In Poston’s introduction, he told the packed house that Mandel is important not only as a jazz and soundtrack composer but also as a still in-demand vocal arranger.
Mandel’s band is made up of some of the most coveted players in the Hollywood studios. On this night, they indicated there was no place they’d rather be.
Guitarist Bruce Foreman was set loose on the blues bounce “Low Life,” before tenor saxophonists Rickey Woodard and Sal Lozano got nasty with the tune. “Not Really The Blues,” the 1949 flag-waver written for Woody Herman (“That band was so good it was frightening,” Mandel offered) saw trombonist Ira Nepus play a pungent solo while trumpeter Carl Saunders embroidered with high notes.
Pianist John Campbell caressed the familiar ballad “Emily,” of which Mandel said, “I believe this was responsible for the births of a whole bunch of Emilys.” Alto saxophonist Carol Chaikin channeled Earl Bostic with her blowtorch tone on the raunchy bounce “Black Nightgown.” Baritone saxophonist Bob Efford affirmed that he’s an original voice who sounds like none of the icons of the big horn. His roomy sound flooded the tonal basement on the blues feature “I Want To Live.”
With Mandel’s charts, listeners can revel in the solos or groove on the beautiful voicings of the supporting wind instruments. The flutes and clarinets were showcased for “The Shadow Of Your Smile” and the theme to “M.A.S.H.” (aka “Suicide Is Painless”). But whether it was a Basie-style swinger or a pretty ballad, the third trumpet part was as melodic as the theme line. Craftsmanship has always been a hallmark of Mandel’s composing.
After the set, Mandel repaired to his table for dinner, and that’s when the real fun began. His associate Debbie Byars had quietly engineered the evening—filling the intimate room with personal friends and musical associates—and it truly took Mandel by surprise.
Poston served as master of ceremonies, stating that with the Dean Martin roasts in mind, the tributes would commence. But unlike those skewer-fests of the 1970s, nobody had a bad word to say about Johnny. A handful of singers rendered poignant ballads: Pinky Winters (“You Are There”), Bill Cantos (“Love To Me”), Sue Raney (“Our Shining Sea”) and Alan Bergman (“Where Do You Start?”).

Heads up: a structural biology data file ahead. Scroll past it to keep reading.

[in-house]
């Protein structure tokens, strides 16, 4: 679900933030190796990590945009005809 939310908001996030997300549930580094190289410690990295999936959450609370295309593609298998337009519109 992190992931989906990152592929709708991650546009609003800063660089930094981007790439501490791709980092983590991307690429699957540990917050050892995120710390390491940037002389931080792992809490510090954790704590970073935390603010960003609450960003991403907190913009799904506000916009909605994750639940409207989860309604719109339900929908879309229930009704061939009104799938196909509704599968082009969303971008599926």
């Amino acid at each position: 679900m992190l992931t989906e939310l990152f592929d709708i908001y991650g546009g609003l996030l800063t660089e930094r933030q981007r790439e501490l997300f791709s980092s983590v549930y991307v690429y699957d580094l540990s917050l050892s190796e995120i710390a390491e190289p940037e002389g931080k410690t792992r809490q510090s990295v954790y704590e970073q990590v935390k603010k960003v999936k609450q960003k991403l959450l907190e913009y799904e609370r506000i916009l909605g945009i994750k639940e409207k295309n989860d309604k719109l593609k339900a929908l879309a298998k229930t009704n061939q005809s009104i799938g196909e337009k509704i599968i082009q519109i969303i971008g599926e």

Trombonist Scott Whitfield and his wife Ginger Berglund delivered the bright-tempoed “Little Did I Dream” (a.k.a. “Hershey Bar,” popularized by Stan Getz), marking them as successors to Jackie and Roy.
Written praise from those who couldn’t attend came from composers Dave Grusin and John Clayton, as well as songwriters Dave Frishberg and Morgan Ames. Clark Burroughs of the Hi-Los, tunesmiths Marilyn Bergman and Paul Williams—who praised Mandel’s efforts on behalf of songwriters everywhere—delivered spoken encomiums.
“Our relationship goes back before electricity,” Quincy Jones quipped. “We met backstage at the Apollo Theatre, when I was with Lionel Hampton and Johnny was with Count Basie’s band.”
With that kind of wind in his sails, Mandel didn’t say much. He just did what he does best—lead his orchestra in another crack (though short) set. “Keester Parade” (co-written with trumpeter Sweets Edison) gave Efford and Woodard a greasy blues excursion, while the peppery bossa “Cinnamon And Clove” (co-written with Alan and Marilyn Bergman) highlighted Woodard’s rhythmic incision.
All of Mandel’s musical assets were in abundant evidence: a showcase for his players, strong melodic development, lovely songs, carefully calibrated dynamics, swinging ensemble writing, a love of the blues at all tempos, and a balance of the reflective and the exuberant. Along with the technical mastery, Mandel adds gratitude and humility, which makes for quite a package.
(Note: To read a Classic Interview with Count Basie, click here.)